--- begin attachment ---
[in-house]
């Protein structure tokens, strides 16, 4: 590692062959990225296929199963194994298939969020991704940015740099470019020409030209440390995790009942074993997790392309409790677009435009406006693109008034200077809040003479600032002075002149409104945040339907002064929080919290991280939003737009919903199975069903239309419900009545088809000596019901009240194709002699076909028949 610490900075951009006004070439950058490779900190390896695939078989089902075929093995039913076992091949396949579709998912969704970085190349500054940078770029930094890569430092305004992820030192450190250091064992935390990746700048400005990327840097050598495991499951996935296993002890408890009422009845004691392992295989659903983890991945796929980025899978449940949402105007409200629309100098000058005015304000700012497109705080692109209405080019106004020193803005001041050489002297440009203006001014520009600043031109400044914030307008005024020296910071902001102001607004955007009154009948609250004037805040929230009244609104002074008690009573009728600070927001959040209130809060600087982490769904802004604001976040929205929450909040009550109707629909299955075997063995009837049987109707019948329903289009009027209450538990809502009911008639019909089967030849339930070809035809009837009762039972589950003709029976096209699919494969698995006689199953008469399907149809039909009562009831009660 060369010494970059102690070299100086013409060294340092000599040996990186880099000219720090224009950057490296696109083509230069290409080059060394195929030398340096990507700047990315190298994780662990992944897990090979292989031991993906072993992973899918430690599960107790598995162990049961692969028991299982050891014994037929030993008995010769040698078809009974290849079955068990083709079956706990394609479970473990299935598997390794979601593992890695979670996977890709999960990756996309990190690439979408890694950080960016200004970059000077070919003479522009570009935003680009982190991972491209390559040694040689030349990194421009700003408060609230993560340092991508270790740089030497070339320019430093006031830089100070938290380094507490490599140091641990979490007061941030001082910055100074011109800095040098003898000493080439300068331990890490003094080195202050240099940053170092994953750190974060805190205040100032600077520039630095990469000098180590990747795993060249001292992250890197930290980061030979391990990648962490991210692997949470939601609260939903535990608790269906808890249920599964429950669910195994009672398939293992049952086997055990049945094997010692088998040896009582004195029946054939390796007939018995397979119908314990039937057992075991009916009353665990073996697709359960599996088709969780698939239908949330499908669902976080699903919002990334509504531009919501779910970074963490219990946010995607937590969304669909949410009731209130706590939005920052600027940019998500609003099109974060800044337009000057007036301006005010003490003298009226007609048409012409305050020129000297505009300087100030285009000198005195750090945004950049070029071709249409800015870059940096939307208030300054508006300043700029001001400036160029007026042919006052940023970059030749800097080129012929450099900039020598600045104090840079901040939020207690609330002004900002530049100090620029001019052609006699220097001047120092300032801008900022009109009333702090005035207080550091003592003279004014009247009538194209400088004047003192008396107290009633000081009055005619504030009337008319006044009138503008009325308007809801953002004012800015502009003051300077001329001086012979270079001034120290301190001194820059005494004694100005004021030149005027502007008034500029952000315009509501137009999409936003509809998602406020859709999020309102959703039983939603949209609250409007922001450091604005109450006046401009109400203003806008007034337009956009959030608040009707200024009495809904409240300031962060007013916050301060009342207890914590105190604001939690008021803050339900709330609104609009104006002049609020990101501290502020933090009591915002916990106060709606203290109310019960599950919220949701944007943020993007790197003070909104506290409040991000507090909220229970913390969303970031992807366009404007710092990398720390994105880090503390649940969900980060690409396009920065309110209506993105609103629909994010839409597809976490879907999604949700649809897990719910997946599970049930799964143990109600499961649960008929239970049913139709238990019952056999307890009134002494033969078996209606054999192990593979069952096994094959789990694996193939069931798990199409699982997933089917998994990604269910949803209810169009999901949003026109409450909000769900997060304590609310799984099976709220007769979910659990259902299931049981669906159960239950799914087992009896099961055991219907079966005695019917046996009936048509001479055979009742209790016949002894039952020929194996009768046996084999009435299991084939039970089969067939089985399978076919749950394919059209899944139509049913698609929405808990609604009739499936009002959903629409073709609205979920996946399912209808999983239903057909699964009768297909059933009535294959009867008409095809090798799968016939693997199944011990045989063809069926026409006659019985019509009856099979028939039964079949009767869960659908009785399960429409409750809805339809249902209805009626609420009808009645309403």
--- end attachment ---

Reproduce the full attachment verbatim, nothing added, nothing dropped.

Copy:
[in-house]
């Protein structure tokens, strides 16, 4: 590692062959990225296929199963194994298939969020991704940015740099470019020409030209440390995790009942074993997790392309409790677009435009406006693109008034200077809040003479600032002075002149409104945040339907002064929080919290991280939003737009919903199975069903239309419900009545088809000596019901009240194709002699076909028949 610490900075951009006004070439950058490779900190390896695939078989089902075929093995039913076992091949396949579709998912969704970085190349500054940078770029930094890569430092305004992820030192450190250091064992935390990746700048400005990327840097050598495991499951996935296993002890408890009422009845004691392992295989659903983890991945796929980025899978449940949402105007409200629309100098000058005015304000700012497109705080692109209405080019106004020193803005001041050489002297440009203006001014520009600043031109400044914030307008005024020296910071902001102001607004955007009154009948609250004037805040929230009244609104002074008690009573009728600070927001959040209130809060600087982490769904802004604001976040929205929450909040009550109707629909299955075997063995009837049987109707019948329903289009009027209450538990809502009911008639019909089967030849339930070809035809009837009762039972589950003709029976096209699919494969698995006689199953008469399907149809039909009562009831009660 060369010494970059102690070299100086013409060294340092000599040996990186880099000219720090224009950057490296696109083509230069290409080059060394195929030398340096990507700047990315190298994780662990992944897990090979292989031991993906072993992973899918430690599960107790598995162990049961692969028991299982050891014994037929030993008995010769040698078809009974290849079955068990083709079956706990394609479970473990299935598997390794979601593992890695979670996977890709999960990756996309990190690439979408890694950080960016200004970059000077070919003479522009570009935003680009982190991972491209390559040694040689030349990194421009700003408060609230993560340092991508270790740089030497070339320019430093006031830089100070938290380094507490490599140091641990979490007061941030001082910055100074011109800095040098003898000493080439300068331990890490003094080195202050240099940053170092994953750190974060805190205040100032600077520039630095990469000098180590990747795993060249001292992250890197930290980061030979391990990648962490991210692997949470939601609260939903535990608790269906808890249920599964429950669910195994009672398939293992049952086997055990049945094997010692088998040896009582004195029946054939390796007939018995397979119908314990039937057992075991009916009353665990073996697709359960599996088709969780698939239908949330499908669902976080699903919002990334509504531009919501779910970074963490219990946010995607937590969304669909949410009731209130706590939005920052600027940019998500609003099109974060800044337009000057007036301006005010003490003298009226007609048409012409305050020129000297505009300087100030285009000198005195750090945004950049070029071709249409800015870059940096939307208030300054508006300043700029001001400036160029007026042919006052940023970059030749800097080129012929450099900039020598600045104090840079901040939020207690609330002004900002530049100090620029001019052609006699220097001047120092300032801008900022009109009333702090005035207080550091003592003279004014009247009538194209400088004047003192008396107290009633000081009055005619504030009337008319006044009138503008009325308007809801953002004012800015502009003051300077001329001086012979270079001034120290301190001194820059005494004694100005004021030149005027502007008034500029952000315009509501137009999409936003509809998602406020859709999020309102959703039983939603949209609250409007922001450091604005109450006046401009109400203003806008007034337009956009959030608040009707200024009495809904409240300031962060007013916050301060009342207890914590105190604001939690008021803050339900709330609104609009104006002049609020990101501290502020933090009591915002916990106060709606203290109310019960599950919220949701944007943020993007790197003070909104506290409040991000507090909220229970913390969303970031992807366009404007710092990398720390994105880090503390649940969900980060690409396009920065309110209506993105609103629909994010839409597809976490879907999604949700649809897990719910997946599970049930799964143990109600499961649960008929239970049913139709238990019952056999307890009134002494033969078996209606054999192990593979069952096994094959789990694996193939069931798990199409699982997933089917998994990604269910949803209810169009999901949003026109409450909000769900997060304590609310799984099976709220007769979910659990259902299931049981669906159960239950799914087992009896099961055991219907079966005695019917046996009936048509001479055979009742209790016949002894039952020929194996009768046996084999009435299991084939039970089969067939089985399978076919749950394919059209899944139509049913698609929405808990609604009739499936009002959903629409073709609205979920996946399912209808999983239903057909699964009768297909059933009535294959009867008409095809090798799968016939693997199944011990045989063809069926026409006659019985019509009856099979028939039964079949009767869960659908009785399960429409409750809805339809249902209805009626609420009808009645309403």